I had had high hopes that, despite AT&T being so very awful, the iPhone would finally be the phone that science fiction promised me - the device I could use for all electronic and networking tasks short of those requiring the screen real estate of at least a laptop. I find myself bitterly disappointed.
I am neutral about the effects on unlocked phones. As far as can be determined, the update doesn't destroy (brick) them entirely, but somehow disables their radio hardware so that activating them using any SIM card is prevented. While this is most definitely uncool, it also seems to indicate that there is some manner of recoverability, since the 'failure' is clearly a defined mode. What Apple does next is anybody's guess.
The iPhones left in this state are pretty much (to me) meant to be service magnets - that is, like cable TV providers sending out pulses to brick illegal boxes, Apple hopes that people will bring their iPhones in for service and be scolded back into the fold. The problem is that if this is the case, then Apple must have a method for restoring the phones in question, since the most likely avenue (to my uninformed self) would be to charge a service procedure fee. This indicates that a) the phone isn't damaged and b) there's a technical fix. Apple's problem is now one of timing, it seems.
The same forces that were behind the unlock and initial jailbreaking of the phone are no doubt working busily on recovering said phones - if not to their 'unlocked' status, then at least to their original AT&T functionality. Apple is therefore betting that 'most' people who have unlocked their iPhone will not want to wait an undetermined amount of time for this to occur, and will tamely submit to the official fix procedures. I don't know what those are - there are reports of iPhones being exchanged by Apple Stores, either because they haven't Got The Memo from the mothership or because the mothership might expect a few innocents to get caught in the blast? In any case, they haven't told us what the Official Apple SUBMIT procedure will be. If I'm correct about their intentions (i.e. scare everybody back into the fold) I'm betting that there will be a 'pay a nominal fix fee' procedure which involves you handing in your iPhone and getting it back unbricked with firmware 1.1.1 firmly stamped on it.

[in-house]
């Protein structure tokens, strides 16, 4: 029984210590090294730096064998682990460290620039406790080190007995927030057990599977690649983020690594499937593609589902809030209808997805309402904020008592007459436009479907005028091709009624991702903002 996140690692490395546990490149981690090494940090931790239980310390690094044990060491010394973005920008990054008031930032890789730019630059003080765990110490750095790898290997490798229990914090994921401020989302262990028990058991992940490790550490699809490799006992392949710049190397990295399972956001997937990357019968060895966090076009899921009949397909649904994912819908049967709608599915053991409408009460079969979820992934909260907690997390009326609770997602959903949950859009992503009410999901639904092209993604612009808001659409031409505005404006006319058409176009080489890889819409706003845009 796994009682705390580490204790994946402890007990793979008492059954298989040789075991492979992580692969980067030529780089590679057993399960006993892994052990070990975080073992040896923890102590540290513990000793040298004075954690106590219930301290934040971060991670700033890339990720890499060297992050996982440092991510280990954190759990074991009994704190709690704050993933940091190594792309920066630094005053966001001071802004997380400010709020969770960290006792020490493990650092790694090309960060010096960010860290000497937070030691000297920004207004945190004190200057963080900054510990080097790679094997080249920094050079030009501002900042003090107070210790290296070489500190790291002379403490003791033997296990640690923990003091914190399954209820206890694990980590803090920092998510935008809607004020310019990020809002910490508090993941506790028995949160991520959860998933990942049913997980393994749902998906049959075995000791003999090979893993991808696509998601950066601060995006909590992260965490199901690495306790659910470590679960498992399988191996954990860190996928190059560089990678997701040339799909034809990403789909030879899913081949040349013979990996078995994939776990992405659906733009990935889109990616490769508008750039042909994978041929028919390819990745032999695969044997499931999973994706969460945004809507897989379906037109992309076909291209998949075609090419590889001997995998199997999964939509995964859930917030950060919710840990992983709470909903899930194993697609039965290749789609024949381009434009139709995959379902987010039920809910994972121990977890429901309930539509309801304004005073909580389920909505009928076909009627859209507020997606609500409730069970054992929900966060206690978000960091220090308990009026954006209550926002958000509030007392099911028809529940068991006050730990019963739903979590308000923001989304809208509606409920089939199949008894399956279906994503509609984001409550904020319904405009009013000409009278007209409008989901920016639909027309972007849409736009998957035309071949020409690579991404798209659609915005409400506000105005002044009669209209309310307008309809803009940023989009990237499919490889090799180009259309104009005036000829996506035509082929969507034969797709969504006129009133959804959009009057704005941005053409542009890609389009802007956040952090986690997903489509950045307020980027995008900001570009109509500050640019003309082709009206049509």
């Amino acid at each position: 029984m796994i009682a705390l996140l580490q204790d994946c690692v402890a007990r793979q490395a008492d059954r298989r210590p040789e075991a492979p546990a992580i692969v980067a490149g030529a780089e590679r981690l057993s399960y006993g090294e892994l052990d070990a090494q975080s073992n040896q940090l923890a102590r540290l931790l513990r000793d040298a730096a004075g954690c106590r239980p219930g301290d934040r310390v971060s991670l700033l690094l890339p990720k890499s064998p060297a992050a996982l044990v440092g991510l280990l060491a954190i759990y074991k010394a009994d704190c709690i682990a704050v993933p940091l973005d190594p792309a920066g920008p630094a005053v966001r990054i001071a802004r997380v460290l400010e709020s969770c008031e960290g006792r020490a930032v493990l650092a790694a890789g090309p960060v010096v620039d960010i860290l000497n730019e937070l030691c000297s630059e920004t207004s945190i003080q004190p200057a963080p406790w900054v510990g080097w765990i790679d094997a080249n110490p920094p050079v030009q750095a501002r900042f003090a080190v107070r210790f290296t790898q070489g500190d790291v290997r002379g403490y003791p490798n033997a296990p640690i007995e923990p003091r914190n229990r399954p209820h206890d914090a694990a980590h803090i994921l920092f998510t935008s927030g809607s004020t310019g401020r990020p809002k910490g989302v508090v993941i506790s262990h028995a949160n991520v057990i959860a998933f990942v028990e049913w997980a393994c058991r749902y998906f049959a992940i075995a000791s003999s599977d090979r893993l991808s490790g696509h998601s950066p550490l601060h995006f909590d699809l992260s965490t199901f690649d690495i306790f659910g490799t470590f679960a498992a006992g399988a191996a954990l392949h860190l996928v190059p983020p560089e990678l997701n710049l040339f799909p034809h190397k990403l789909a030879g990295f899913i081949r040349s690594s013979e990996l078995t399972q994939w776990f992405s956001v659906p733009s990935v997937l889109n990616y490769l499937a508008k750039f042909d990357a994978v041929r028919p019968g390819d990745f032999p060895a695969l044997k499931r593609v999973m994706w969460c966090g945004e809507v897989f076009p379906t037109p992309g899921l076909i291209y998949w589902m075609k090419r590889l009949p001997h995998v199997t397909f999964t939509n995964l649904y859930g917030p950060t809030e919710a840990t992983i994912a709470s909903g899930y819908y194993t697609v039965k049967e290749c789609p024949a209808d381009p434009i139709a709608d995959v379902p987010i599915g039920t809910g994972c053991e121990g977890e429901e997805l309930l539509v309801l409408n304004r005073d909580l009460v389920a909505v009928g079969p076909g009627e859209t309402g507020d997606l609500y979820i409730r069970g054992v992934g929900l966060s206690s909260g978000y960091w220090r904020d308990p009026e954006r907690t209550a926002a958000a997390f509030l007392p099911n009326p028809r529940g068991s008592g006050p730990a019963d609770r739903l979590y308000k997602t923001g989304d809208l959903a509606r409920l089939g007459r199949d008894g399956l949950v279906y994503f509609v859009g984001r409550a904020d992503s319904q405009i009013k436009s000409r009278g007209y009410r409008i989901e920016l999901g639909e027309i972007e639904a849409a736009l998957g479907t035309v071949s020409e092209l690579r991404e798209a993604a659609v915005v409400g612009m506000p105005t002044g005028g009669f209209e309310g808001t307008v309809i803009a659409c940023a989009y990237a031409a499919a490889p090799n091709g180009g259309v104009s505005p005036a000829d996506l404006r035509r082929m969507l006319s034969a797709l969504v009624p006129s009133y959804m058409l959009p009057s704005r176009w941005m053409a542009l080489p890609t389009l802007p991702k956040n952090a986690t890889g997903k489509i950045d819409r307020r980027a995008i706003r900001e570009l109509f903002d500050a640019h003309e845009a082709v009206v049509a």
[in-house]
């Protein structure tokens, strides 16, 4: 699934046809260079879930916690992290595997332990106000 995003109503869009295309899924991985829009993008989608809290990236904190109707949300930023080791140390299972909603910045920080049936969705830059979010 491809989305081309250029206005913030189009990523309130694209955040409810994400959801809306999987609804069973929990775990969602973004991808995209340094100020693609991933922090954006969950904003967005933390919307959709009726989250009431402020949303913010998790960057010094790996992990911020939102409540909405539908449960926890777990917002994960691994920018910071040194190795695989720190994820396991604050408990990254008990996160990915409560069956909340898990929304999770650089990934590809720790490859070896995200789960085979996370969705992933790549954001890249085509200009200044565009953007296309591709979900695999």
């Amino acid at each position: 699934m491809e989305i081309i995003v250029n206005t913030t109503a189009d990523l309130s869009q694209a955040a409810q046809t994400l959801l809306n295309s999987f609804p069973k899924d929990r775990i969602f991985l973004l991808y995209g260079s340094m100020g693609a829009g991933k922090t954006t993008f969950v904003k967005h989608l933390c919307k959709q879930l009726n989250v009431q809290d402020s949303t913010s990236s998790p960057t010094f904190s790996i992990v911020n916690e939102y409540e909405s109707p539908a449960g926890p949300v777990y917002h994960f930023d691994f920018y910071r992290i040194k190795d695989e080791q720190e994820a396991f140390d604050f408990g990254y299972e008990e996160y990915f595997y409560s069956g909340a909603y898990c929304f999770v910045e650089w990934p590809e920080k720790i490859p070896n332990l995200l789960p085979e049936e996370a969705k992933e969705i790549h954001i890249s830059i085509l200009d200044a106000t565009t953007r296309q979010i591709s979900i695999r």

I'm disappointed in the grand scheme of things by this. I don't think it was At All Cool. On the other hand, Apple did clearly set up the rules of the game when they released the phone, so they haven't done anything 'unexpectedly dastardly.' Especially if there *is* an 'approved recovery' procedure. I am more ticked about the notion that the new firmware wipes out the AppTapp installer, jailbreaking and the installation of third party apps not related to their revenue sharing deal with AT&T. I recognize that this is because it affects me directly, whereas the unlock bit doesn't, but still - there is a contractual and revenue-based reasoning behind the attempts to control unlocking, much as I disagree with it. It's a fight that, dumb as it may be, they chose early on - and their analysis of the money to be had probably told them that it was worth it.
However, hacks that improve the functionality of the iPhone without jeopardizing their revenue? And, in fact, make the iPhone a much more desirable product? Dumb. Dumb, dumb, dumb. I suppose I should be grateful that the new firmware doesn't brick phones with installed apps, just wipes them - but no, I'm not. I'm just pissed, and I'm holding onto my 1.0.2 firmware image with clenched fists. Until the boffins over at the DevTeam jailbreak 1.1.1 too.
I couldn't give a rat's ass about the iTunes Wifi Music store. But Frotz and ssh? Fuck you, Apple, those are mission-critical.